Flatt to Serve as Resident Scholar, Presents at International Environmental Workshop

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UNC School of Law Professor Victor Flatt will serve as a resident scholar at the Environmental Law Institute (ELI), in Washington, D.C., this fall.

ELI is an internationally recognized, non-partisan research and education center working to strengthen environmental protection by improving law and governance worldwide. The institute conducts impartial analysis of important environmental issues for opinion makers, including government officials, environmental and business leaders, academics, members of the environmental bar and journalists.

Flatt, the Thomas F. and Elizabeth Taft Distinguished Professor in Environmental Law and director of the Center for Law, Environment, Adaptation and Resources (CLEAR) at UNC School of Law, partnered with ELI in the past on ideas and articles.

“I am very excited to collaborate with ELI at this important time in understanding how we are going to move forward in planning climate change adaptation, both domestically and internationally,” says Flatt. “I look forward to what can result from close work over a longer period of time.”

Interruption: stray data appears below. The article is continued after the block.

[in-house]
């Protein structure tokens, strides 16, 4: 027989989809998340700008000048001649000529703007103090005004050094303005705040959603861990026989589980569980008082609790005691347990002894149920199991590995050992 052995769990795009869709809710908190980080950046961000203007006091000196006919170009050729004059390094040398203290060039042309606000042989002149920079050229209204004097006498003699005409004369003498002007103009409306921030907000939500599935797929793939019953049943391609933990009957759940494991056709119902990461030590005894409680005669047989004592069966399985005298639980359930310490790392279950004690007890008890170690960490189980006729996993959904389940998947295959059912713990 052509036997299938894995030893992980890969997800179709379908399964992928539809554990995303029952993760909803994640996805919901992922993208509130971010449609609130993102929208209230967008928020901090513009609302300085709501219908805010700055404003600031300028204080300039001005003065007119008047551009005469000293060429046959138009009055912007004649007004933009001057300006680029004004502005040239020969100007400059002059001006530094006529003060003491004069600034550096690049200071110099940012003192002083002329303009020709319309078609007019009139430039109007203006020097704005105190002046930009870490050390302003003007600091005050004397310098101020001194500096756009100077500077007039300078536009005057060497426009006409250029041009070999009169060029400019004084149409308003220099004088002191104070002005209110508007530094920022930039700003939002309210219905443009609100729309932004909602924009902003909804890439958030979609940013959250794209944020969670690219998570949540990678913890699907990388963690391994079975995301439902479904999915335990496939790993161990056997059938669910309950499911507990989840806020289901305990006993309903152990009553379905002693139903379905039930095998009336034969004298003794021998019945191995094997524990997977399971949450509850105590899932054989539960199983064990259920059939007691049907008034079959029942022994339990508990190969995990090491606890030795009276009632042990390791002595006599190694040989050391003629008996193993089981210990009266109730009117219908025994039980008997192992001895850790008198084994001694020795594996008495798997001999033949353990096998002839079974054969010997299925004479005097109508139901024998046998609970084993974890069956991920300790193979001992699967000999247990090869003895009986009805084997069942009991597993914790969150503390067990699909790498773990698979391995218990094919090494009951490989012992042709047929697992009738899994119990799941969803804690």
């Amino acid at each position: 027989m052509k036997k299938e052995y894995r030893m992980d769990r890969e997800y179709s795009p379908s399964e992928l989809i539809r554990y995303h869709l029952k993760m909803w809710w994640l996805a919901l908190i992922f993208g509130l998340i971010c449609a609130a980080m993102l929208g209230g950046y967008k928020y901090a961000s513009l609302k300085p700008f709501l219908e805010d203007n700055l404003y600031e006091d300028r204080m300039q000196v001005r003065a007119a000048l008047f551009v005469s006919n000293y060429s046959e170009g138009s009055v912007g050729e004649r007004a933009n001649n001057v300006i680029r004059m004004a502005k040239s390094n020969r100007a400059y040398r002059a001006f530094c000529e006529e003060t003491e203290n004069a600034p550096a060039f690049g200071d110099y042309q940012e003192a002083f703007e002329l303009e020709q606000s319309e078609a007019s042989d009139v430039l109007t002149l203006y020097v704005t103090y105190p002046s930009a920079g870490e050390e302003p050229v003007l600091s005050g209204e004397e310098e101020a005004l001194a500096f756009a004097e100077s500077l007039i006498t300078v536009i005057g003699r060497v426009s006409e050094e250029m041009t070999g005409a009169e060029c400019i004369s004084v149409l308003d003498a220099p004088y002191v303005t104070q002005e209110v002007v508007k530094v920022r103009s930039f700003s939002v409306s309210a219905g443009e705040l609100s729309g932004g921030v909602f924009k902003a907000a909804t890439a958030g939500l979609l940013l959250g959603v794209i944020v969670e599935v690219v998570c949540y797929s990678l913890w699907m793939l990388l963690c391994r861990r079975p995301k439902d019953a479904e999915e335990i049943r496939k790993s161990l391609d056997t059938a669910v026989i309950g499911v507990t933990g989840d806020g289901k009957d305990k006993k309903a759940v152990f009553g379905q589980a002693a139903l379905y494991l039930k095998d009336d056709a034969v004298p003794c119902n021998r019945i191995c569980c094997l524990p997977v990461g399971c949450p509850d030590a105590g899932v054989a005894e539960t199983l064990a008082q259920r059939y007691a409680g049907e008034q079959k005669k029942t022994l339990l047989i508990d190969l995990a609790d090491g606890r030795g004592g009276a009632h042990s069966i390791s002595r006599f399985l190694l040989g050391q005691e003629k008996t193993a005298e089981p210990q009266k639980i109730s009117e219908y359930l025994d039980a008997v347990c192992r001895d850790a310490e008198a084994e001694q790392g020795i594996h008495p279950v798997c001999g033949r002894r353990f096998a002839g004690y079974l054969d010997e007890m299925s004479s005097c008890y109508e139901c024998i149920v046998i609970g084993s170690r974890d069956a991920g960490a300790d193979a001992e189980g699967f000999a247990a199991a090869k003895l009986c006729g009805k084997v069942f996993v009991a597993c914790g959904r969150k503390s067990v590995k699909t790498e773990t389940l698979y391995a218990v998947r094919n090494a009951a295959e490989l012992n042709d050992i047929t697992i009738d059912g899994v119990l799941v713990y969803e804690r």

In July, Flatt participated in an international workshop on “Disasters and Sociolegal Studies,” where he presented on the role of non-profit organizations in long-term disaster recovery.

The workshop, held in Onati, Spain, was hosted by the International Institute for the Sociology of Law. Flatt was among 20 scholars from Australia, Portugal, Spain, Germany, and the United States who attended.

The workshop addressed the relationship between socio-legal studies and disaster studies, as well as the legal frameworks and governance structures that apply to disasters, climate change and humanitarian aid. Attending scholars examined these topics in the context of recent disasters such as Hurricane Katrina, the Deepwater Horizon oil spill, and the earthquakes in Haiti and the Sichuan province in China.

Flatt’s presentation on the role of non-profits in long term disaster recovery and the need for recognition of that role in official long term recovery planning documents is closely tied to his work at UNC. As director of CLEAR, Flatt’s work examines the legal and regulatory frameworks affecting the ability of communities to adapt to climate change. As a part of his research, Flatt examines disaster preparedness and response planning.

-October 3, 2011

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